Before Covid it was fashionable to blame people on benefits for everything. Then we all went on benefits - furlough, stay at home, Covid relief schemes. If nothing else, the pandemic temporarily upended the ideological war on the poor. It opened eyes to the cruelty of an economy that blames poverty on laziness and forces people into a choice between low paid jobs that are quickly being replaced by machines, or into a torturous and degrading social security regime.
Our Orwellian ‘welfare’ system has been consistently condemned as destructive. Policed by an army of administrators who cost society more over the long run than if we simply divested money from their never-ending assessments and back to work schemes and instead, paid it directly to people who don’t have enough of an income to survive.
The global system of ‘economic growth’ has led to deeper inequalities than at any other time in human history. During Covid – the biggest economic shock since the great depression – our economy has created more billionaires! In what world is that good economics?
Faced with this maddening reality, as PPR campaigners we did our little bit for economic growth with mutual aid activity inspired by the efforts of community groups and front-line workers.
In the dark and cold days of lock-down in December 2020 the Right to Work: Right to Welfare (R2W) campaign hooked up with The MAC Art Gallery, Whiterock Children's Centre, The Larder Food Bank and Marrowbone Community Centre to run a fundraiser in support of families in Belfast who couldn’t afford food or heat. Families who are working low paid jobs or being laid off by ruthless employers - condemned to perpetual poverty by the ‘economy’.
We connected people with laptops and internet access, we distributed self-care packs and held the #HEART auction - raising £8000 in a week through generous donations from 50 undervalued artists and a surge of community good will in the mouth of Christmas.
We also adapted our human rights based campaigning approach to the Covid crisis to continue to support campaigns led by experts in the result of bad economics – refugees, asylum seekers, homeless families, mental health service users, young people and people who are sick, disabled and unemployed.
The Covid-surge in such acts of collective solidarity was inspirational. It would be infinitely better of course if decision makers with power would act to tackle poverty and inequality. For the future to be brighter, we need political leaders who aren’t tied up in knots by civil servants and officials or hamstrung worrying about the next election.
We need political leaders who are humble enough to ask for help and brave enough to drive good ideas into the heart of political institutions - delivering an economy which values how good people’s lives are and how healthy our environment is.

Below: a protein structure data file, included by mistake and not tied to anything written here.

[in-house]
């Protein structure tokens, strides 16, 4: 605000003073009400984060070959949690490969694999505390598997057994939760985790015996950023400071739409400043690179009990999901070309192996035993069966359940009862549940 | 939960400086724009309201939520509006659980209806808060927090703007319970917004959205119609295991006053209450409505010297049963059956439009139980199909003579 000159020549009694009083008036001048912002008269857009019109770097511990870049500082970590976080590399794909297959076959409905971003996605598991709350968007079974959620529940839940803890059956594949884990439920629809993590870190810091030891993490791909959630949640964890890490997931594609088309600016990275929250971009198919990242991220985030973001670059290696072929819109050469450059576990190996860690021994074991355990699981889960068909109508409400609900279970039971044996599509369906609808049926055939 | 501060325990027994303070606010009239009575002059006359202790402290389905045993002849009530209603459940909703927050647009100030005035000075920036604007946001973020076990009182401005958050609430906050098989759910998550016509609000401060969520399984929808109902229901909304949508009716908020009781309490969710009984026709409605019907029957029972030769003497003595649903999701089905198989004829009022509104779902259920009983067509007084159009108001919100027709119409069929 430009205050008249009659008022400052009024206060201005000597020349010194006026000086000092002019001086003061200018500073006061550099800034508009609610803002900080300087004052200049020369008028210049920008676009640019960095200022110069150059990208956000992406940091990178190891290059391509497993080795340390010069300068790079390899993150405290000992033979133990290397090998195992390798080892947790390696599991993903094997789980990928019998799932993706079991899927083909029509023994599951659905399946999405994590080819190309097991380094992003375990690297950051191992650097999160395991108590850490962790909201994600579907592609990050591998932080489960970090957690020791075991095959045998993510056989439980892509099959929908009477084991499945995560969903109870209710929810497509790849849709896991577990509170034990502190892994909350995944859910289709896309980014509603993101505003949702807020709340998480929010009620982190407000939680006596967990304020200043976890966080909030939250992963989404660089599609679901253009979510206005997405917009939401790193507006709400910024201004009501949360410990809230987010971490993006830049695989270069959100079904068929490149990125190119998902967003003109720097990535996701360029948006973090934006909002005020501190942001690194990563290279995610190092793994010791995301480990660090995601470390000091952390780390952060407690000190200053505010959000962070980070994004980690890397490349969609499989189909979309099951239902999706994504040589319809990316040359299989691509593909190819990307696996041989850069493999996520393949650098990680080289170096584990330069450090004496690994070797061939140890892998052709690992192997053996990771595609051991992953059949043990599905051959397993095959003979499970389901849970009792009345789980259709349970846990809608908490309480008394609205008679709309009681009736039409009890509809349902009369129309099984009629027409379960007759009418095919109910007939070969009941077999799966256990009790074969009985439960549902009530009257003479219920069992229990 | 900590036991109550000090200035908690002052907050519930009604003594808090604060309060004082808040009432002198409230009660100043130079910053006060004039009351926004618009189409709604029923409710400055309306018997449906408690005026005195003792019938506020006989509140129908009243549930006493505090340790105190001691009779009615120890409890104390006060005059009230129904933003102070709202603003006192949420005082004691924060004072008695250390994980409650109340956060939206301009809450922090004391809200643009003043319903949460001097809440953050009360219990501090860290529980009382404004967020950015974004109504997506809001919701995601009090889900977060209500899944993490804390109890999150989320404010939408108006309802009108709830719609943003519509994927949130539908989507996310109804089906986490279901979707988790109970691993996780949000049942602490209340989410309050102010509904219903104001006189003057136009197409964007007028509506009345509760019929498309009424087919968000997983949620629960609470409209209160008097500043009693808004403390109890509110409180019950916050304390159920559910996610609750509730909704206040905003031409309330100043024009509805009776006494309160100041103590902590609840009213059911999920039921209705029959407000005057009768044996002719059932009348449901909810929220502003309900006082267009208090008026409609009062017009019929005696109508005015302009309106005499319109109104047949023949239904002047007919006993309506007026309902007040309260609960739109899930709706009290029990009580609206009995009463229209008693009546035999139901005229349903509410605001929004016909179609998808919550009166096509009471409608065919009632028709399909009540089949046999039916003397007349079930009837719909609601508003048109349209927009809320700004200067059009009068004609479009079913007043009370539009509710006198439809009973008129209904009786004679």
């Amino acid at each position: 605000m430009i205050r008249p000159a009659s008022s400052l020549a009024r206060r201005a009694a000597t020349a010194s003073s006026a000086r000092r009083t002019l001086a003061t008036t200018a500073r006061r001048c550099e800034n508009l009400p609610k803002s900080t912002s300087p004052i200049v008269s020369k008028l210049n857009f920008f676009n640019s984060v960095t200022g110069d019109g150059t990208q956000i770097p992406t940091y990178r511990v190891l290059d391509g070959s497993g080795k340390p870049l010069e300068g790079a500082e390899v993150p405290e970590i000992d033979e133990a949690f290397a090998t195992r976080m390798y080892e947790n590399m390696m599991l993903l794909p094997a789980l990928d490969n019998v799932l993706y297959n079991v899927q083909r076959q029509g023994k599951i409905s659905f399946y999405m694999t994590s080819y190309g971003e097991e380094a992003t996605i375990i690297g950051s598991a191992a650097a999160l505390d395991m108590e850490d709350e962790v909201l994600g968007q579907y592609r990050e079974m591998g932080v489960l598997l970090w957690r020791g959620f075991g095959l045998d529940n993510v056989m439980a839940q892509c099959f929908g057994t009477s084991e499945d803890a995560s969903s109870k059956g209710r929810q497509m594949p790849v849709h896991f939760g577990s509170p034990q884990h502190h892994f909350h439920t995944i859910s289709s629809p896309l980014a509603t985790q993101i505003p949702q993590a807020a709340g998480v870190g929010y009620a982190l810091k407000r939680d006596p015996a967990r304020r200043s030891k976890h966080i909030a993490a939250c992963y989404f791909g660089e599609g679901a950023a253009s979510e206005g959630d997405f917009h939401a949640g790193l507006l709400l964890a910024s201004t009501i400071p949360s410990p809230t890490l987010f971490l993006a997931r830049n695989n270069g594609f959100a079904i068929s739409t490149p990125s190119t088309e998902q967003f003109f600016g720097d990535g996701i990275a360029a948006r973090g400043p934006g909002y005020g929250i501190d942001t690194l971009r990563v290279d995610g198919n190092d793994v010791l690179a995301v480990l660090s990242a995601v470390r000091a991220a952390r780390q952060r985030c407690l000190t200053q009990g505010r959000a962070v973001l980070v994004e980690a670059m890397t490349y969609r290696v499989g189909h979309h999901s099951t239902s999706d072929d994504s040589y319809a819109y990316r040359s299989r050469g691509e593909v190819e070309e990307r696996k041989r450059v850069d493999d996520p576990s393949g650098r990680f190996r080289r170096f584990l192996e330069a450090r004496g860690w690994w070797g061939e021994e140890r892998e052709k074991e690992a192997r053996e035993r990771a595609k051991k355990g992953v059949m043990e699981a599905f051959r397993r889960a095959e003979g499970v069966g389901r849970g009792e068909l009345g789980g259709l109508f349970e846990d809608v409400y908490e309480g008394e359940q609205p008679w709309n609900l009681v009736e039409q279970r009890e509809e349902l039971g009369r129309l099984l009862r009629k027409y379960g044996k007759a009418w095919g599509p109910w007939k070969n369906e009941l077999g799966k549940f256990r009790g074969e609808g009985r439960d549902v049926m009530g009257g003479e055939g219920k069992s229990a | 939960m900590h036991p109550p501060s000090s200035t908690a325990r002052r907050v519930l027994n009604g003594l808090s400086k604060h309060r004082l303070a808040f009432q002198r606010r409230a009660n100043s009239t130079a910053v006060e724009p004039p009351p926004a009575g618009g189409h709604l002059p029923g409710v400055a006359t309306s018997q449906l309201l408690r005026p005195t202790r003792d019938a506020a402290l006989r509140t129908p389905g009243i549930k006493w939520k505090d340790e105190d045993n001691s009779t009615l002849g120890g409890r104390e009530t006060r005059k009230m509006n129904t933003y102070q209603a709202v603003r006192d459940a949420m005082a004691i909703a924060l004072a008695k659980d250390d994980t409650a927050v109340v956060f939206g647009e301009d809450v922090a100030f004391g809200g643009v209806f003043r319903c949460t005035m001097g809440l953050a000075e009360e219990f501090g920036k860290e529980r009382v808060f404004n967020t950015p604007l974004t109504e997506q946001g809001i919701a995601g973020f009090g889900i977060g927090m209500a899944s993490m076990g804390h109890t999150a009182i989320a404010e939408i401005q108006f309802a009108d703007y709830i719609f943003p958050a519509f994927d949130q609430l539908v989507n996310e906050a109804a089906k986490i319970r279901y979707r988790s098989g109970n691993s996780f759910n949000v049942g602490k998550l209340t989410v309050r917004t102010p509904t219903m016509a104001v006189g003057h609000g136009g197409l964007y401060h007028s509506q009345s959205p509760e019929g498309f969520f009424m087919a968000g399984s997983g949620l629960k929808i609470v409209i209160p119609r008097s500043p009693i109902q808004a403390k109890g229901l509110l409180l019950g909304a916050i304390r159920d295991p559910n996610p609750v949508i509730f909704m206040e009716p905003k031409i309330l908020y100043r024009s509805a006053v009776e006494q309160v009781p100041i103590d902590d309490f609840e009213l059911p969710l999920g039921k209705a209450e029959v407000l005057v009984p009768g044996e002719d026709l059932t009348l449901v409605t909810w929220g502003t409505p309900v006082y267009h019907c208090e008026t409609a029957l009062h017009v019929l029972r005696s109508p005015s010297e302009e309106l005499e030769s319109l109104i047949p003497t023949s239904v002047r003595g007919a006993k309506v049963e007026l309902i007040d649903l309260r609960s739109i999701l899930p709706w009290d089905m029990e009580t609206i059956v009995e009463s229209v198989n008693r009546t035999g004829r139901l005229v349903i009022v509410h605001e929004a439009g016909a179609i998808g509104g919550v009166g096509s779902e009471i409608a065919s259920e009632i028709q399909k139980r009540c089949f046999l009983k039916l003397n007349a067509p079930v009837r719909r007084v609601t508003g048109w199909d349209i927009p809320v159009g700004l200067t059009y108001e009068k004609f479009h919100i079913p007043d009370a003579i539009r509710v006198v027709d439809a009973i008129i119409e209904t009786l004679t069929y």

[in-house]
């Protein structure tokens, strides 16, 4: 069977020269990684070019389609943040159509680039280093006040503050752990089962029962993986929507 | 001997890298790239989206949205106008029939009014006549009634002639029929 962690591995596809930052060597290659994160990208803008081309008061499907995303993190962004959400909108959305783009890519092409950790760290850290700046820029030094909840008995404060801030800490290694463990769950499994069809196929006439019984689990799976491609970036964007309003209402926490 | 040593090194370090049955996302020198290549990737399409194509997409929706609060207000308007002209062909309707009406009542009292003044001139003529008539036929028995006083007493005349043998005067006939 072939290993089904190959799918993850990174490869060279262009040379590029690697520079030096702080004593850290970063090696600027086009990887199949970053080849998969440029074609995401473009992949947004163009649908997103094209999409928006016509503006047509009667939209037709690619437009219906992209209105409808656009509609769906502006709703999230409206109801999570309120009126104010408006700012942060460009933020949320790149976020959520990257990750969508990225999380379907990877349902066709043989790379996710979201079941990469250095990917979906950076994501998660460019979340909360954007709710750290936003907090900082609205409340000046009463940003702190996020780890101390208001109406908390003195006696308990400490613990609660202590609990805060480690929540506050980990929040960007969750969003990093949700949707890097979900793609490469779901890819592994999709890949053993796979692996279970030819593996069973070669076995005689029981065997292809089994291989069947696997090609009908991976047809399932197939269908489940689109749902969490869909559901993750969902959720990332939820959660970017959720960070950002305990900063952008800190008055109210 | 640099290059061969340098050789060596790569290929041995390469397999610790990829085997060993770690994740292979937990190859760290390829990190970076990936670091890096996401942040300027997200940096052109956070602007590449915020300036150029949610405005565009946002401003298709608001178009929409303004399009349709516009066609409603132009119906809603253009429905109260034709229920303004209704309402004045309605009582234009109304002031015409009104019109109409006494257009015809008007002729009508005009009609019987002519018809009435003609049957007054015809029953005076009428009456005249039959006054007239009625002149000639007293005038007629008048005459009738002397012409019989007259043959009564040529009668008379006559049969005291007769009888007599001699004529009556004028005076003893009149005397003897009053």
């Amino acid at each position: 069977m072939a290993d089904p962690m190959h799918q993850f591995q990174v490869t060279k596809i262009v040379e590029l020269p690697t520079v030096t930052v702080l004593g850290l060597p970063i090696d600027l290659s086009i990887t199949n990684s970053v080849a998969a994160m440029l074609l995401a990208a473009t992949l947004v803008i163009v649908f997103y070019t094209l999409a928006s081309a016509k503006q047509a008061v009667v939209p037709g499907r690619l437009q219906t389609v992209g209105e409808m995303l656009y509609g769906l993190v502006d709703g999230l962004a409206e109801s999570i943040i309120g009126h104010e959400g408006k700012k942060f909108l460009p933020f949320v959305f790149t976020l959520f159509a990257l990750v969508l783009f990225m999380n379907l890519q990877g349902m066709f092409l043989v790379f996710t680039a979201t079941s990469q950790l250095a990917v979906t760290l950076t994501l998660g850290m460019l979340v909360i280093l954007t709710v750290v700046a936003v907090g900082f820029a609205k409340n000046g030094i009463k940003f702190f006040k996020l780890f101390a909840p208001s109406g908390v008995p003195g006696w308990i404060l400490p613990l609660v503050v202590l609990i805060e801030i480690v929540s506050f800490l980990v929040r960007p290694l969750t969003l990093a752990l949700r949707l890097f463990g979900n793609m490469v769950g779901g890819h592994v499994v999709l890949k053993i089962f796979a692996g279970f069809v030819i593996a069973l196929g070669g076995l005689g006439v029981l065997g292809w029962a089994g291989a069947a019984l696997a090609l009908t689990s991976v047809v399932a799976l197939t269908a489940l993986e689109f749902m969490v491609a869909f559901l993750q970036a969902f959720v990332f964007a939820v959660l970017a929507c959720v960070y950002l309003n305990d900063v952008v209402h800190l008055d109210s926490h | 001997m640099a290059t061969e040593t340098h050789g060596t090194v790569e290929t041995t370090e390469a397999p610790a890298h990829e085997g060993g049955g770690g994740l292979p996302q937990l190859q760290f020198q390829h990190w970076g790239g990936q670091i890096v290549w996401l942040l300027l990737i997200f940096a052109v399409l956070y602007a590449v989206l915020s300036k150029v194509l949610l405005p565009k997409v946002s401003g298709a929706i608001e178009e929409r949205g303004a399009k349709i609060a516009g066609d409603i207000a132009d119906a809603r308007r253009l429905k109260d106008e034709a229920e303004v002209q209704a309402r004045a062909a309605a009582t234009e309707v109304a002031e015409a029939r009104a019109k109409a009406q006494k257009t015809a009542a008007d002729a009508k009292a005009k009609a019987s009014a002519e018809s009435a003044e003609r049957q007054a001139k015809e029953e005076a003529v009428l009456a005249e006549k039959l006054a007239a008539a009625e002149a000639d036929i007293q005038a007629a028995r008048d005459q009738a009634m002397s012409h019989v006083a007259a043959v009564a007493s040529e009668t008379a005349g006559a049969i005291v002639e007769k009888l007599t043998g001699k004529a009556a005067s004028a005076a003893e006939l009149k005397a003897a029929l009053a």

The campaigning groups PPR organise with, and many others know this is what is required. But they aren’t prepared to simply wait for politicians to catch up. They have been busy developing a range of innovative and achievable ideas to choose from.
One such good idea is worth dissecting - the R2W’s #PeoplesProposal human rights checklist for social security decision makers.
The People’s Proposal is designed to act as a safeguard from the hunger caused by a welfare system administered by private companies like CAPITA and decision makers who are too far removed from the people whose lives are ruined by decisions they rubber stamp.
Despite being supported by every political party, every trade union, every District Council and a commitment in 2020 from the Minister for Communities, Carál Ní Chuilín, to pilot a new approach, civil servants at the Department for Communities (DFC) haven’t moved an inch in a year to implement the idea. Added to that, the current Minister, Deirdre Hargey is a strong critic of the Tory austerity agenda and was a supporter and advocate for the #PeoplesProposal in her role as Mayor of Belfast.
The DFC haven’t moved an inch. Why? Public servants aren’t bad people bent on causing misery. Both Ministers have track records fighting for marginalised communities for decades. They are undoubtedly in the system to change it. So, what’s going wrong?
Social security decision makers get up and go to work every day to follow instructions from management which they dare not deviate from or they could end up joining the dole queue. Many know the system is broken and bend rules as far as they can to support people. However, at a senior management level, too many genuinely believe, despite the daily horror stories, statistics and reports, that they are doing a good job - evidence in itself that new checks and balances are desperately needed to safeguard human rights.
‘I was only doing my job’ or ‘I’m trying my best’ comes as cold comfort to the families of those so desperate, they took their own lives. Those families unable to nourish their kids because a public servant rubber stamped a bad decision made by a private contractor profiteering from poverty without asking the simple question - how will this decision impact the person on the other end?
What do we do? Give up? Starve? Lobby? Protest? Ring Nolan? Mind your own and forget the rest? Phone the local elected rep? Back another political party and make sure your guys get in? Write a long-winded blog or take to Twitter? We’ll probably have to do some or all of that and more to build back better? But there are other ways too.
Part 2 of this series will present examples, both historical and contemporary, of the ‘ná habair é, dean é’ philosophy of community organising, that sees local communities empowering themselves, by digging where they stand.
Seán Brady is Assistant Director of Programmes with PPR.